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Blume Ventures’ Karthik Reddy explains what he looks for in founders

Deepak Jayaraman
4th May 2018
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Play To Potential is a series of podcasts where entrepreneurs, investors and industry experts talk about their experiences, and learnings. Karthik Reddy, Founder and Managing Partner Blume Ventures, talks about what investors look for in founders. 

Is evaluating an entrepreneur easy? How does an investor decide which founder’s idea to back, especially when he or she typically receives several hundred emails, and calls, and meets with several different entrepreneurs on a daily basis. 

Karthik Reddy, Founder and Managing Partner, Blume Ventures, in his podcast as part of the ‘Play To Potential’ series says it depends on a founder’s capacity to learn, listen and not be obstinate. 

For an investor, it is about understanding and getting to know the founder better. Karthik says, 

“You question them (founders) on whether they have thought through what behaviour they are influencing, why are they doing this, where was the origin of the problem in their heart? Why did they think they should chase this idea? Sometimes, backgrounds throw up cues. But it is more about understanding the person and their motivations more.”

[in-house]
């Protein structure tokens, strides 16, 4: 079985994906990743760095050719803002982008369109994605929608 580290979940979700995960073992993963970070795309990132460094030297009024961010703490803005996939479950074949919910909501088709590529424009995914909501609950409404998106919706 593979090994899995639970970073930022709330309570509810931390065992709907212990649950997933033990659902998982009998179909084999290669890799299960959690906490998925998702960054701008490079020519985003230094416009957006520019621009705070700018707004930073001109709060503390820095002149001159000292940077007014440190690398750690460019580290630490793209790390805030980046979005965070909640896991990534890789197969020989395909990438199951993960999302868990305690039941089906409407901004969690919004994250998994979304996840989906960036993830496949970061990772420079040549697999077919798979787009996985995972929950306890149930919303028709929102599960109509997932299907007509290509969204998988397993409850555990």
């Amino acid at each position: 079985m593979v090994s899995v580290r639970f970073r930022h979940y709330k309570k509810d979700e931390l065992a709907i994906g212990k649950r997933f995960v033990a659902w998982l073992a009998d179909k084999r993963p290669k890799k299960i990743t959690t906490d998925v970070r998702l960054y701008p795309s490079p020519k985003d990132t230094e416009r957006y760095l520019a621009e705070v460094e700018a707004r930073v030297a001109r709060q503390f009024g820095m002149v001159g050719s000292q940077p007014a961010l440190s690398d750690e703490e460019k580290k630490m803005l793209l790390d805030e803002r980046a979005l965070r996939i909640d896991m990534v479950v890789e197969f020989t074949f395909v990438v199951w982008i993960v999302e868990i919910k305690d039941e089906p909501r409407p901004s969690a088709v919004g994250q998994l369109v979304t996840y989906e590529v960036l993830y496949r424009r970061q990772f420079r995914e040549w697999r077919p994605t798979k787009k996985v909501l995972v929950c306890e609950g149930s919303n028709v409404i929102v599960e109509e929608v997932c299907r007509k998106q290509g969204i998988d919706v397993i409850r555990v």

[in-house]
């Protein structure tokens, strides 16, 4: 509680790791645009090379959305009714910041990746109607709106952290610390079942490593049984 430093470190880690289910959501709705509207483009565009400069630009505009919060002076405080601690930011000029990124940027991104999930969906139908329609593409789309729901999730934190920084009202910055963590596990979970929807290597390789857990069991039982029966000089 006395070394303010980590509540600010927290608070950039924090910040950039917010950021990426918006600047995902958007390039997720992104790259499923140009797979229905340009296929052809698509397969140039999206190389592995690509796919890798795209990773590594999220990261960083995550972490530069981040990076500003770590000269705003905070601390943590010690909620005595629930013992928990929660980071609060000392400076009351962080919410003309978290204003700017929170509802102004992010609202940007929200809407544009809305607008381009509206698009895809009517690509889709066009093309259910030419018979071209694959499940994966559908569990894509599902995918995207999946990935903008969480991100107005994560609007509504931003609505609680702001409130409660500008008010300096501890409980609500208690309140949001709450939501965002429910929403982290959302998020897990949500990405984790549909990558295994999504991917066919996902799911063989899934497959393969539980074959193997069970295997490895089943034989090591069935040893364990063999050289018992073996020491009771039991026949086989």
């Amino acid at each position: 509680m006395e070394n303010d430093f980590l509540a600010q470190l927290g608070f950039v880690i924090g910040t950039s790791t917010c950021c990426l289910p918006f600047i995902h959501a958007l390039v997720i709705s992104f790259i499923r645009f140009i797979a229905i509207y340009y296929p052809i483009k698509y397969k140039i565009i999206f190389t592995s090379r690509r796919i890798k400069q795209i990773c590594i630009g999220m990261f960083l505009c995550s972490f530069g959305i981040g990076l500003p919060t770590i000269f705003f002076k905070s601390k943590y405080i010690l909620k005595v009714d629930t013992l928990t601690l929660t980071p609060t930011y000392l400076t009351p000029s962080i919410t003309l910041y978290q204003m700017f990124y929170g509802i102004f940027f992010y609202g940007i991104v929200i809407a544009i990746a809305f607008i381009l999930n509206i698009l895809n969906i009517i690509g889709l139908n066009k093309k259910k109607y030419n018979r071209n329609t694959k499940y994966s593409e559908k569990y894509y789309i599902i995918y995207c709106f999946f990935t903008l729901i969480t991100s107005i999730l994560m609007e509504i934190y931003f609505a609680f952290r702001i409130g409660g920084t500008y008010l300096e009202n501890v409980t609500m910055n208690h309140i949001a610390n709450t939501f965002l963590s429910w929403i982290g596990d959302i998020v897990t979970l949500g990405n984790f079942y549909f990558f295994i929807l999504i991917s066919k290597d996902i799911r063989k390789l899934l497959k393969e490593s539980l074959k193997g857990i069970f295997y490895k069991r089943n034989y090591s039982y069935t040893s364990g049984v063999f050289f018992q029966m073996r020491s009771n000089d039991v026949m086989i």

As an early-stage startup investor, Karthik believes the more stubborn founders are at the early stage of the business, the more difficult will it be for them to succeed. This, he says, is because in the early stages, most founders don’t know much. 

Karthik Reddy, Founder and Managing Partner, Blume Ventures

The founder is yet to understand the challenges of organisation building, what the problems can be and expand into, and which direction the business can go. And all of these are interlinked. 

“Great founders realise it isn’t about them, but about building phenomenally great products and ideas across the board. Philosophically, you need to be willing to share rewards, share responsibilities - you have to be willing to take inputs. You have to respect them (investors), if you aren’t surrounding yourself with people you respect, why bother. Extending it one step further, they need to respect that we are partners as opposed to us versus them.” 

It is also important to understand the problem that the founder aims to solve. How passionate are they about the problem, and not just the product or solution they have built? 

The idea is to build something that customers truly like and resonate with. 

“A founder needs to be open to different ideas and customer feedback. It all comes down to how the person is,” says Karthik. 

Listen to all that Karthik has to say on founders, and what he personally looks at in founders here

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